Philosophy | Introduction to Philosophy
P100 | 0488 | J. Alexander
Following the path to bright ideas and sizzling truths while keeping
an eye out along the way for watchmakers, brains-in-vats,
doppelgangers, and more…
This course will introduce students to some of the main issues and
topics in Western Philosophy. Students will learn skills associated
with analytical thinking, speaking, and writing, as well as explore
central philosophical problems. Readings will represent major
philosophical figures from various periods. Some problems to be
addressed include the existence and nature of God, knowledge of the
external world, personal identity, determinism and free will, and the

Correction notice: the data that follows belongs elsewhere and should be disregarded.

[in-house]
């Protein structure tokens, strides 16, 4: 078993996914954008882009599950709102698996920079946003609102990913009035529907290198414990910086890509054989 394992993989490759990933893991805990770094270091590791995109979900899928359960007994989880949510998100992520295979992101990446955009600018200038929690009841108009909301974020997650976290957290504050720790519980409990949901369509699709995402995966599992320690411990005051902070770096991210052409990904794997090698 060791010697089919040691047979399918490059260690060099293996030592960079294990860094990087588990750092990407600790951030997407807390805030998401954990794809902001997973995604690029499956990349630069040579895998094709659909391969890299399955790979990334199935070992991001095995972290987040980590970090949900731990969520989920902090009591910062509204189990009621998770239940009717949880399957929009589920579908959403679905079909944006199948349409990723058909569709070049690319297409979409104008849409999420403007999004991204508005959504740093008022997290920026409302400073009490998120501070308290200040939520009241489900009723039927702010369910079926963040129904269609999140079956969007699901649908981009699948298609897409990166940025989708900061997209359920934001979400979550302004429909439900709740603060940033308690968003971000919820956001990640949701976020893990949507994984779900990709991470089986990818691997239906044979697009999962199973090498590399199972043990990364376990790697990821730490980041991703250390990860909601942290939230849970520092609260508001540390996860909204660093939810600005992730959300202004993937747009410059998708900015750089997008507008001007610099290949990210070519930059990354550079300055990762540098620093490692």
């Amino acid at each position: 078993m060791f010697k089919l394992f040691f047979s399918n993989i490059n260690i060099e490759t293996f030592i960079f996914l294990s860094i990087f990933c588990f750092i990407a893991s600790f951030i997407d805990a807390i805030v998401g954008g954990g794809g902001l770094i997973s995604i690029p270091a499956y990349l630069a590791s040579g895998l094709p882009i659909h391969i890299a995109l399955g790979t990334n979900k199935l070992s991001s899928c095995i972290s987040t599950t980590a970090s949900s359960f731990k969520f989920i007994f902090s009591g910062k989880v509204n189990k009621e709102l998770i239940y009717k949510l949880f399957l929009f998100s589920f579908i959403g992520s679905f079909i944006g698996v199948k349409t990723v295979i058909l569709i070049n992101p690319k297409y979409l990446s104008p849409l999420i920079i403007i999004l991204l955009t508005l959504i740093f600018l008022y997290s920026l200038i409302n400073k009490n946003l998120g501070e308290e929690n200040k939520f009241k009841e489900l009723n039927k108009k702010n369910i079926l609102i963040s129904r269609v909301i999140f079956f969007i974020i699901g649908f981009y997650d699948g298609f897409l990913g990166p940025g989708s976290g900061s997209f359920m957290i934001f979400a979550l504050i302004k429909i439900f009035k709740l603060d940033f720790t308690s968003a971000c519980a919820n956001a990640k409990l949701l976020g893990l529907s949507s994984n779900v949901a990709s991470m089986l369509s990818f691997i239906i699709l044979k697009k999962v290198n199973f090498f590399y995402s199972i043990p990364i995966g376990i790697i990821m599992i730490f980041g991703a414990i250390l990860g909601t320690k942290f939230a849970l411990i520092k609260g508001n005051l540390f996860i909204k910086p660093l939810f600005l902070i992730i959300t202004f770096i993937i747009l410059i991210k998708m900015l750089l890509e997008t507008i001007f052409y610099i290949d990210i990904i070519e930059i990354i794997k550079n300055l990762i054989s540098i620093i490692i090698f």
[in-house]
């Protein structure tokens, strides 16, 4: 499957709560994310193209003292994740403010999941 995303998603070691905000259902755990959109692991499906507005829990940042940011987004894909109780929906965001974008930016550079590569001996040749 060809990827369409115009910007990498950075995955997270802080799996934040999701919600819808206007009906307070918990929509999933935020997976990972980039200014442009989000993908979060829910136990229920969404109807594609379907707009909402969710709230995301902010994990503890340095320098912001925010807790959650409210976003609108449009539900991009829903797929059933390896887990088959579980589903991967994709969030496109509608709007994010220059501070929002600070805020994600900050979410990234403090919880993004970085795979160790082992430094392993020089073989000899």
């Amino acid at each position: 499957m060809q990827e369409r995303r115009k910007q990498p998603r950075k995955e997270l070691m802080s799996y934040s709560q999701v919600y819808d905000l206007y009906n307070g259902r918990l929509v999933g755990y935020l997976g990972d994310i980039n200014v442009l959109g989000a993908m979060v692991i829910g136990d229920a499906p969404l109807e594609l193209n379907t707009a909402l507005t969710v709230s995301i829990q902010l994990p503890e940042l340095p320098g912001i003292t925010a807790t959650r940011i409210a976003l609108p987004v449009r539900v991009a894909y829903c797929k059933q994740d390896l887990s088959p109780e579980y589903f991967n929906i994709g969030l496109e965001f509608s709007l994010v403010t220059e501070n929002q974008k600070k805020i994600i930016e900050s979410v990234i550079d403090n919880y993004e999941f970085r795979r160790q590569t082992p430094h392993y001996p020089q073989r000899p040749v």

nature of morality.
Socrates maintained that an unexamined life is not worth living. Part
of examining life is examining ones' own beliefs and determining
whether or not they hold up to close scrutiny and analysis. I
encourage you to question both the arguments that I present and the
arguments presented in the texts we shall be reading. Further, I
encourage you to question and analyze your own beliefs on these
matters. By the end of the course, you should have:
1. A broad understanding of some of the central problems in Philosophy
and an understanding of the various approaches relating to them.
2. Knowledge of the main specialist terms that philosophers use.
3. Knowledge of the methods of analytic inquiry.
4.An ability to think critically for yourself and to write a
structured paper that deals critically and creatively with a problem
rather than reproducing existing material.